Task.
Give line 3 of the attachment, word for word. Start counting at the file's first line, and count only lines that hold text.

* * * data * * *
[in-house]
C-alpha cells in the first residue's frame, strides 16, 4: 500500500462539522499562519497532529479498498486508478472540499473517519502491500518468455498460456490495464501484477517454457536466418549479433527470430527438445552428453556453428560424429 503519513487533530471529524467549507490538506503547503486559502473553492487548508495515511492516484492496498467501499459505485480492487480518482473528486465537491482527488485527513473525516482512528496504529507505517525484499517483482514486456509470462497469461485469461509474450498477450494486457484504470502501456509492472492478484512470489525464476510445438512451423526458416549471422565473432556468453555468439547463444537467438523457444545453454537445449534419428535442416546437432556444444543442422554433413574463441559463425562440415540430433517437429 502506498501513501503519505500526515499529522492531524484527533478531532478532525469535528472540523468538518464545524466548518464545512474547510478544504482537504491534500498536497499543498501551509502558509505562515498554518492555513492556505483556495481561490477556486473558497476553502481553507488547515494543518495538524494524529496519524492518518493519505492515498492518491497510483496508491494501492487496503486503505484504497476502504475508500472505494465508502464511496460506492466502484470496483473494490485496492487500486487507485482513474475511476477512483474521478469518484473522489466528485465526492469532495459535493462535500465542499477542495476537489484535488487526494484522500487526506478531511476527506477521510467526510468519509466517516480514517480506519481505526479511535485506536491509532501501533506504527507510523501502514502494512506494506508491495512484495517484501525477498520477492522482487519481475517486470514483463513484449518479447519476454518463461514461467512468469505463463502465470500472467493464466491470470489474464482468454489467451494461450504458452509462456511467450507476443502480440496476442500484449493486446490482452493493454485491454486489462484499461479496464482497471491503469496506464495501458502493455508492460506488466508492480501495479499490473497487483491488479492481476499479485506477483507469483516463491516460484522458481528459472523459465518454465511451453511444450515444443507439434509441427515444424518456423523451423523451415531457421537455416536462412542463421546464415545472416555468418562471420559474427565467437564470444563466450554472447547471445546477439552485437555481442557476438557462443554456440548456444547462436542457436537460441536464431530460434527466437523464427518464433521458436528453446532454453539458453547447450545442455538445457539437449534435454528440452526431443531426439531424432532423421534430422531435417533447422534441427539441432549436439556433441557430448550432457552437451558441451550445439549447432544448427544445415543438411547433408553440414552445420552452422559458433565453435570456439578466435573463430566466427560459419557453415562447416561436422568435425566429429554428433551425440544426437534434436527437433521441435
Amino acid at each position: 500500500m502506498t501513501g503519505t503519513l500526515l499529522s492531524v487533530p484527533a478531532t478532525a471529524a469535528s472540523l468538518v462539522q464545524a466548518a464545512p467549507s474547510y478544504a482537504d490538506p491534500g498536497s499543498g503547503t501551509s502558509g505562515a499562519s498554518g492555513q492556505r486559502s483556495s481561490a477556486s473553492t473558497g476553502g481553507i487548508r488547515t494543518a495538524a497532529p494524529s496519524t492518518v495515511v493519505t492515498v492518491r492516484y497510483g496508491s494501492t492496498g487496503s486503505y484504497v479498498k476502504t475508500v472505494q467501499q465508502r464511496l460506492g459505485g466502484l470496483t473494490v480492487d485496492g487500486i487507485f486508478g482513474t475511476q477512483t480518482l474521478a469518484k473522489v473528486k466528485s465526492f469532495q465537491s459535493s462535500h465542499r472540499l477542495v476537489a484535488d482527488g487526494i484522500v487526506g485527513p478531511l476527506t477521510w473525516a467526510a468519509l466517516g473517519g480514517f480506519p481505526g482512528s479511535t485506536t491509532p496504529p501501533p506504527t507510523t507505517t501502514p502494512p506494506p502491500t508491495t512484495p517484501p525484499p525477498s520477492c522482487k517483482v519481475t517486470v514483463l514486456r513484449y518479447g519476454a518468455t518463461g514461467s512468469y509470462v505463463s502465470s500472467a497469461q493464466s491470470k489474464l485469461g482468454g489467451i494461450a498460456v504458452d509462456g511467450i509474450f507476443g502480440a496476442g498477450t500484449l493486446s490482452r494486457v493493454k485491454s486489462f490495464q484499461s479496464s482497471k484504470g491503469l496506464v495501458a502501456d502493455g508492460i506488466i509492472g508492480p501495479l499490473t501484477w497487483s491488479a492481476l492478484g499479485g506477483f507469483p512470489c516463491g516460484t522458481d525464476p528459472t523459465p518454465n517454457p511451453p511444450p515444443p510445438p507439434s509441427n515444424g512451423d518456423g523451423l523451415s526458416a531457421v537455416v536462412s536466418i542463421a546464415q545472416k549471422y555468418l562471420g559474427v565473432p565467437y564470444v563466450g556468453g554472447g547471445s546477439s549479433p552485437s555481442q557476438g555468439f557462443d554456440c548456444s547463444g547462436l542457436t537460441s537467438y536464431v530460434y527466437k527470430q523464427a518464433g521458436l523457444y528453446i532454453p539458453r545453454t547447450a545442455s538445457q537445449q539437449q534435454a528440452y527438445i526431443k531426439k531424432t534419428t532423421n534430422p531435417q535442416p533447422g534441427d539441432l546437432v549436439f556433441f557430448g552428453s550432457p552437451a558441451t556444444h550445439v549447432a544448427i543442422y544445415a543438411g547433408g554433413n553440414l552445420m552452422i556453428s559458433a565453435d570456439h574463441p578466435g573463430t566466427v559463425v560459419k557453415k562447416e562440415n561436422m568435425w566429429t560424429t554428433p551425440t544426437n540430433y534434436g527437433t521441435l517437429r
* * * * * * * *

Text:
Amino acid at each position: 500500500m502506498t501513501g503519505t503519513l500526515l499529522s492531524v487533530p484527533a478531532t478532525a471529524a469535528s472540523l468538518v462539522q464545524a466548518a464545512p467549507s474547510y478544504a482537504d490538506p491534500g498536497s499543498g503547503t501551509s502558509g505562515a499562519s498554518g492555513q492556505r486559502s483556495s481561490a477556486s473553492t473558497g476553502g481553507i487548508r488547515t494543518a495538524a497532529p494524529s496519524t492518518v495515511v493519505t492515498v492518491r492516484y497510483g496508491s494501492t492496498g487496503s486503505y484504497v479498498k476502504t475508500v472505494q467501499q465508502r464511496l460506492g459505485g466502484l470496483t473494490v480492487d485496492g487500486i487507485f486508478g482513474t475511476q477512483t480518482l474521478a469518484k473522489v473528486k466528485s465526492f469532495q465537491s459535493s462535500h465542499r472540499l477542495v476537489a484535488d482527488g487526494i484522500v487526506g485527513p478531511l476527506t477521510w473525516a467526510a468519509l466517516g473517519g480514517f480506519p481505526g482512528s479511535t485506536t491509532p496504529p501501533p506504527t507510523t507505517t501502514p502494512p506494506p502491500t508491495t512484495p517484501p525484499p525477498s520477492c522482487k517483482v519481475t517486470v514483463l514486456r513484449y518479447g519476454a518468455t518463461g514461467s512468469y509470462v505463463s502465470s500472467a497469461q493464466s491470470k489474464l485469461g482468454g489467451i494461450a498460456v504458452d509462456g511467450i509474450f507476443g502480440a496476442g498477450t500484449l493486446s490482452r494486457v493493454k485491454s486489462f490495464q484499461s479496464s482497471k484504470g491503469l496506464v495501458a502501456d502493455g508492460i506488466i509492472g508492480p501495479l499490473t501484477w497487483s491488479a492481476l492478484g499479485g506477483f507469483p512470489c516463491g516460484t522458481d525464476p528459472t523459465p518454465n517454457p511451453p511444450p515444443p510445438p507439434s509441427n515444424g512451423d518456423g523451423l523451415s526458416a531457421v537455416v536462412s536466418i542463421a546464415q545472416k549471422y555468418l562471420g559474427v565473432p565467437y564470444v563466450g556468453g554472447g547471445s546477439s549479433p552485437s555481442q557476438g555468439f557462443d554456440c548456444s547463444g547462436l542457436t537460441s537467438y536464431v530460434y527466437k527470430q523464427a518464433g521458436l523457444y528453446i532454453p539458453r545453454t547447450a545442455s538445457q537445449q539437449q534435454a528440452y527438445i526431443k531426439k531424432t534419428t532423421n534430422p531435417q535442416p533447422g534441427d539441432l546437432v549436439f556433441f557430448g552428453s550432457p552437451a558441451t556444444h550445439v549447432a544448427i543442422y544445415a543438411g547433408g554433413n553440414l552445420m552452422i556453428s559458433a565453435d570456439h574463441p578466435g573463430t566466427v559463425v560459419k557453415k562447416e562440415n561436422m568435425w566429429t560424429t554428433p551425440t544426437n540430433y534434436g527437433t521441435l517437429r